The chalkboard in Schultheis’s mathematics classes in college and the whiteboards on which he brainstormed ideas and wrote equations at Microsoft had always struck him as aesthetically pleasing and beautiful in their own right. Their surfaces marked by layers of written, rewritten and half-erased equations continue to influence the composition and size of Schultheis’s paintings.
Art critic Patricia Watkinson has hailed Schultheis as a painter uniquely influenced by the ancient Greek mathematician Archimedes. The economist mathematician turned artist goes beyond the “simple high school geometry used by practitioners of Geometric Abstraction” to employ “a broader range of non-Euclidean methodologies as well as calculus, econometrics and trigonometry” in his paintings. Yet one doesn’t have to be a mathematician to appreciate the beauty of Schultheis’s conceptual paintings.
His latest series of paintings “Venn Pirouettes” is on display in a solo exhibition at the Winston Wachter Fine Art gallery in Seattle, Washington, until October 17. The paintings reflect the abstract world of numbers by mingling expressionistic, luminous brushstrokes with actual equations resulting in a unique depiction where human life and relationships are translated via mathematics as “velocity, eccentricity and radius.”
In a video, Schultheis explains the theoretical basis of his art in Venn Pirouettes.
“I am mapping out interior consciousness and interior portraiture, not the exterior of someone but how they move through life with another person in a relationship and how that relationship changes over time. By including the element of time in the equations, I am introducing variation and dynamic visual storytelling within the geometry of paintings.”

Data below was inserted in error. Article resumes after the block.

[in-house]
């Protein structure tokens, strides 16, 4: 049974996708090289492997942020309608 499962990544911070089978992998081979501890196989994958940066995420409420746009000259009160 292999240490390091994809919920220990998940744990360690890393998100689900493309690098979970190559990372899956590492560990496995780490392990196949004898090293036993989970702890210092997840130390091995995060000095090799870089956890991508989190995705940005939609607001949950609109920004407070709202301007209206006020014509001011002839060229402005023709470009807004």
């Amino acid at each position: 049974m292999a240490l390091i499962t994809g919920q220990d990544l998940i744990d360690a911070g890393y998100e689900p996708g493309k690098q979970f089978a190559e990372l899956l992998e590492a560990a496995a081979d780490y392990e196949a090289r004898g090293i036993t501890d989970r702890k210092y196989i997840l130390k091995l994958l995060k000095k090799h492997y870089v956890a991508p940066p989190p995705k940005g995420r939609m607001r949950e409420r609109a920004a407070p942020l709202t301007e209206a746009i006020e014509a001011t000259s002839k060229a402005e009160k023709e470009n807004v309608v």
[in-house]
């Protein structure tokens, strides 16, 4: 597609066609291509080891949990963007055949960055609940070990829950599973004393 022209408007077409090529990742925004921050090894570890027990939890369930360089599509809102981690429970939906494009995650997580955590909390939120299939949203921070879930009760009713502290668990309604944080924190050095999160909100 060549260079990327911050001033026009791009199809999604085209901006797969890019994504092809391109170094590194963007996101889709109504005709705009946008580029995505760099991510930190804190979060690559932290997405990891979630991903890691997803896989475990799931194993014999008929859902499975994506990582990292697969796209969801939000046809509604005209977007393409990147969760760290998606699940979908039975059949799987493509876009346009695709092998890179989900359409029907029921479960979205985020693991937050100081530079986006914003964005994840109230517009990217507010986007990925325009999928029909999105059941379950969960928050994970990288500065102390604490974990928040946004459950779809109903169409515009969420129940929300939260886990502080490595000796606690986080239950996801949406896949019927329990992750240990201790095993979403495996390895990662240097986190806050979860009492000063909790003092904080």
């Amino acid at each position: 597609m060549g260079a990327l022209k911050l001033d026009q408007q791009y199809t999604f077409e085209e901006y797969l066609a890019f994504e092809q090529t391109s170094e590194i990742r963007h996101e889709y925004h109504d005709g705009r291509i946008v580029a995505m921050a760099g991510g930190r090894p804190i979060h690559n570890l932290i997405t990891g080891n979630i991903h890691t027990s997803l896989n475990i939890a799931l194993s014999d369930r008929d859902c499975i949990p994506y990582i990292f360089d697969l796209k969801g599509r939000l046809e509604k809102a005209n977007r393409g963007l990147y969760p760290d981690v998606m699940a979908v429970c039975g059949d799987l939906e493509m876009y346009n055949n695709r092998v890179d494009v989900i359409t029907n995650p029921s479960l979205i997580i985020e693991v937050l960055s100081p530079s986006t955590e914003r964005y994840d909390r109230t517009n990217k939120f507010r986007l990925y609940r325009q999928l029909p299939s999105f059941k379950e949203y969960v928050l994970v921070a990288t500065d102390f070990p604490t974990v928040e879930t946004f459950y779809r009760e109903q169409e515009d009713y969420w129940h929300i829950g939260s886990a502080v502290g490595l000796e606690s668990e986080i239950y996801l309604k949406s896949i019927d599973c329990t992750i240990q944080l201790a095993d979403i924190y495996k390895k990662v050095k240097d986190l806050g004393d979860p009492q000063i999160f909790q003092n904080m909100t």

Venn pirouettes depict two time variables to map how a person’s consciousness changes (tau) and when that occurs in their lives (phi). The interplay gives rise to shifting geometric forms. “Visually, this is similar to the geometry mapped out by a ballet dancer who creates a gestural form with their arms, and then spins up into a pirouette,” observes Schultheis.
Schultheis has presented work in over 60 solo exhibitions across the country. His art appears in collections by the National Academy of Sciences in Washington D.C. and U.S. Embassies in Greece and Switzerland. He has lectured at various universities and his paintings have been featured in several national media including The Wall Street Journal and NPR.
2016-2017 was the year of SPARK at Oregon State University, a yearlong calendar of more than 60 events that celebrated the rich convergence and partnership between arts and science on campus and in our society. The ART:SCI Lecture Series continues Oregon State’s enthusiastic support and encouragement for multidisciplinary innovation that transcend the boundaries of arts and science.